“People often think that art and science are in conflict, and that’s not true at all,” says Dr. Travis Rector, a physics and astronomy professor at University of Alaska, Anchorage. And as both a scientist and a photographer, his work is proof of that. Rector points his camera upwards, capturing the vastness of the Alaskan sky and the wonders of the universe it holds.
Using a telescope, Rector photographs stars and nebulae that are too faint for the human eye to see and makes them into vivid images. As he tells Indie Alaska in this short video, “The colors and the images depend on the kind of filters we use and what kind of light we’re looking at. What my images do is translate what the telescope can see into something your eyes can see.”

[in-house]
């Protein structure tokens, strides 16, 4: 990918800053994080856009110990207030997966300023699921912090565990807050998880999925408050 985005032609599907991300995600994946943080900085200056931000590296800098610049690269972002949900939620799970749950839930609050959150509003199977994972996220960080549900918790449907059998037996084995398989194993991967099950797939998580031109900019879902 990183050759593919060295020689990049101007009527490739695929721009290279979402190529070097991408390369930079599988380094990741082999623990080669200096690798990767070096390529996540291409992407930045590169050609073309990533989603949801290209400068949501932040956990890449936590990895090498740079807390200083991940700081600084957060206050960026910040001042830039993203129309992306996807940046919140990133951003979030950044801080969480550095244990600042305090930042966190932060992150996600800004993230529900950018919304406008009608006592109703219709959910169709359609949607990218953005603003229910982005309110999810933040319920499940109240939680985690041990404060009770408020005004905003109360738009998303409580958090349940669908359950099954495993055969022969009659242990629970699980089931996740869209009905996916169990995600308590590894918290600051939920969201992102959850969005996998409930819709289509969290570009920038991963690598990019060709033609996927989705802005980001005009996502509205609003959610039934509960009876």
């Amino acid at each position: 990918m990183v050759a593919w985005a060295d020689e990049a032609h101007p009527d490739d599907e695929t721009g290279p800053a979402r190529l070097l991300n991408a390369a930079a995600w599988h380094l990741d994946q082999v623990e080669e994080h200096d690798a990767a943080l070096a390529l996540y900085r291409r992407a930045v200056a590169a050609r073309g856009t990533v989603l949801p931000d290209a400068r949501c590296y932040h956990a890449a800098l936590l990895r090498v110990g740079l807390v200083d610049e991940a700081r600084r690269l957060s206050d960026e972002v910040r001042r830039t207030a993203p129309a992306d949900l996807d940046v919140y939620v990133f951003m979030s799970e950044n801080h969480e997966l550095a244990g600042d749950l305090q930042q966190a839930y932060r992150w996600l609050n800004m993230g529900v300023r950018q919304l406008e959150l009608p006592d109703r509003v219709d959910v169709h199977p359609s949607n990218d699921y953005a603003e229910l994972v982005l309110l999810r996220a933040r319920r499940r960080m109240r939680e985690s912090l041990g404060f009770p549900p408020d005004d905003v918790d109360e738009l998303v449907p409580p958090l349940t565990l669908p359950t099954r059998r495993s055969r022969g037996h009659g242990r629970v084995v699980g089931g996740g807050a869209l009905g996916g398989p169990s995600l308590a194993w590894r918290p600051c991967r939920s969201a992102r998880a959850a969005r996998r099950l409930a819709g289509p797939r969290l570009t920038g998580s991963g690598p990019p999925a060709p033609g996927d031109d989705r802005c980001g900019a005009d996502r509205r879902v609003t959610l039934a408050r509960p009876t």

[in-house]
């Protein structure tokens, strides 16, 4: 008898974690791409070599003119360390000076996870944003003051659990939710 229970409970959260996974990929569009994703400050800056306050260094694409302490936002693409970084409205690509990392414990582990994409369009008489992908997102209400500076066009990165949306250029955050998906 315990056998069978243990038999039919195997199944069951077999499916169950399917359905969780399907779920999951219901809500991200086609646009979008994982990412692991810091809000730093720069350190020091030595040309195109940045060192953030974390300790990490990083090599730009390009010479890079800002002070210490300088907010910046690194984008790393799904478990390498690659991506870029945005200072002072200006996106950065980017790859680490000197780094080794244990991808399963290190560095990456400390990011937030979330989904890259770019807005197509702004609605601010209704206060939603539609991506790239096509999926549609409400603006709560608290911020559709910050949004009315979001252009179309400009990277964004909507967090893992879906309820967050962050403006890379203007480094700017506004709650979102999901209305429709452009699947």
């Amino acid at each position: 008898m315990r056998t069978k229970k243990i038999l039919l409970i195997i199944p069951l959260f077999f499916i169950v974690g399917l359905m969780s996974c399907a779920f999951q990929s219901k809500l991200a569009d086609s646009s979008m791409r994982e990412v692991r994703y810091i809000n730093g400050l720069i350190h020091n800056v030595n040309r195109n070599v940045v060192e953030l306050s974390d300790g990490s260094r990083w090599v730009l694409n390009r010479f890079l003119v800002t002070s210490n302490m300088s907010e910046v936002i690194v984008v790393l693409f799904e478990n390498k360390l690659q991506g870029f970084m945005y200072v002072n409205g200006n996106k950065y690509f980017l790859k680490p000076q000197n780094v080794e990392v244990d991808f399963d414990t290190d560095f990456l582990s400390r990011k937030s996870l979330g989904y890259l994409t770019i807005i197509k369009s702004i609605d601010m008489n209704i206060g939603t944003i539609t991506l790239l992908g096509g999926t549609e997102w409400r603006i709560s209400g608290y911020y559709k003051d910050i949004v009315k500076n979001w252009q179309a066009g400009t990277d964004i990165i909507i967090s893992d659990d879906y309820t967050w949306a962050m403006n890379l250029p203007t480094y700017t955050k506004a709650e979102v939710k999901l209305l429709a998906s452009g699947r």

Rector has been capturing the beauty of the universe for over 20 years, and his images have appeared in media outlets such as the New York Times and National Geographic, as well as being used for research at observatories worldwide. “These images are beautiful,” Rector says in the video. “It’s exciting for me to put together an image and perhaps see an object in a way that no one’s ever seen before.”
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